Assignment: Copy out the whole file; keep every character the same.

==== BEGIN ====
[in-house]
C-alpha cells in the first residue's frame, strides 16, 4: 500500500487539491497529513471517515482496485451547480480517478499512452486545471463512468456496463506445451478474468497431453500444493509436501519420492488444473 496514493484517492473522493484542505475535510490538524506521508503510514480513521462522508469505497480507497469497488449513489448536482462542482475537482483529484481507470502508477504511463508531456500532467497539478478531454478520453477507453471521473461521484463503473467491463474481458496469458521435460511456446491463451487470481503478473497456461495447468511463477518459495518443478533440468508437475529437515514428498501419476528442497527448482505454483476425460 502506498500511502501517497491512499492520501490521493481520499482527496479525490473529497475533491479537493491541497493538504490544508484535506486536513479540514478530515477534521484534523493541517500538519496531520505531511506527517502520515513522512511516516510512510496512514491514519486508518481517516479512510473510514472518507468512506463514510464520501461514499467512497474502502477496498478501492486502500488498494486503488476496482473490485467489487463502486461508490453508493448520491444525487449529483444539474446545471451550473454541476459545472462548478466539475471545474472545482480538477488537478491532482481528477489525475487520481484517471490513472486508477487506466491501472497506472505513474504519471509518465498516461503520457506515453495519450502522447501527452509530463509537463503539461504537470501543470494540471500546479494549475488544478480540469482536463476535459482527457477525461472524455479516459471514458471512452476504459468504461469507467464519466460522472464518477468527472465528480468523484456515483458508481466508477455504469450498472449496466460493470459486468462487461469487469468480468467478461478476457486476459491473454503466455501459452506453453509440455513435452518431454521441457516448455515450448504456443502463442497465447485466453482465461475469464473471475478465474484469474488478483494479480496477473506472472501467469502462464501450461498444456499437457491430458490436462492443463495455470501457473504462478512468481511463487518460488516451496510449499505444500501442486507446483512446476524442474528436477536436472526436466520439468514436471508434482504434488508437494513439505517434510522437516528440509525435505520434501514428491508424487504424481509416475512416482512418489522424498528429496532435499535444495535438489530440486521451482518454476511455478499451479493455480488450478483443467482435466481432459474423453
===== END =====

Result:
[in-house]
C-alpha cells in the first residue's frame, strides 16, 4: 500500500487539491497529513471517515482496485451547480480517478499512452486545471463512468456496463506445451478474468497431453500444493509436501519420492488444473 496514493484517492473522493484542505475535510490538524506521508503510514480513521462522508469505497480507497469497488449513489448536482462542482475537482483529484481507470502508477504511463508531456500532467497539478478531454478520453477507453471521473461521484463503473467491463474481458496469458521435460511456446491463451487470481503478473497456461495447468511463477518459495518443478533440468508437475529437515514428498501419476528442497527448482505454483476425460 502506498500511502501517497491512499492520501490521493481520499482527496479525490473529497475533491479537493491541497493538504490544508484535506486536513479540514478530515477534521484534523493541517500538519496531520505531511506527517502520515513522512511516516510512510496512514491514519486508518481517516479512510473510514472518507468512506463514510464520501461514499467512497474502502477496498478501492486502500488498494486503488476496482473490485467489487463502486461508490453508493448520491444525487449529483444539474446545471451550473454541476459545472462548478466539475471545474472545482480538477488537478491532482481528477489525475487520481484517471490513472486508477487506466491501472497506472505513474504519471509518465498516461503520457506515453495519450502522447501527452509530463509537463503539461504537470501543470494540471500546479494549475488544478480540469482536463476535459482527457477525461472524455479516459471514458471512452476504459468504461469507467464519466460522472464518477468527472465528480468523484456515483458508481466508477455504469450498472449496466460493470459486468462487461469487469468480468467478461478476457486476459491473454503466455501459452506453453509440455513435452518431454521441457516448455515450448504456443502463442497465447485466453482465461475469464473471475478465474484469474488478483494479480496477473506472472501467469502462464501450461498444456499437457491430458490436462492443463495455470501457473504462478512468481511463487518460488516451496510449499505444500501442486507446483512446476524442474528436477536436472526436466520439468514436471508434482504434488508437494513439505517434510522437516528440509525435505520434501514428491508424487504424481509416475512416482512418489522424498528429496532435499535444495535438489530440486521451482518454476511455478499451479493455480488450478483443467482435466481432459474423453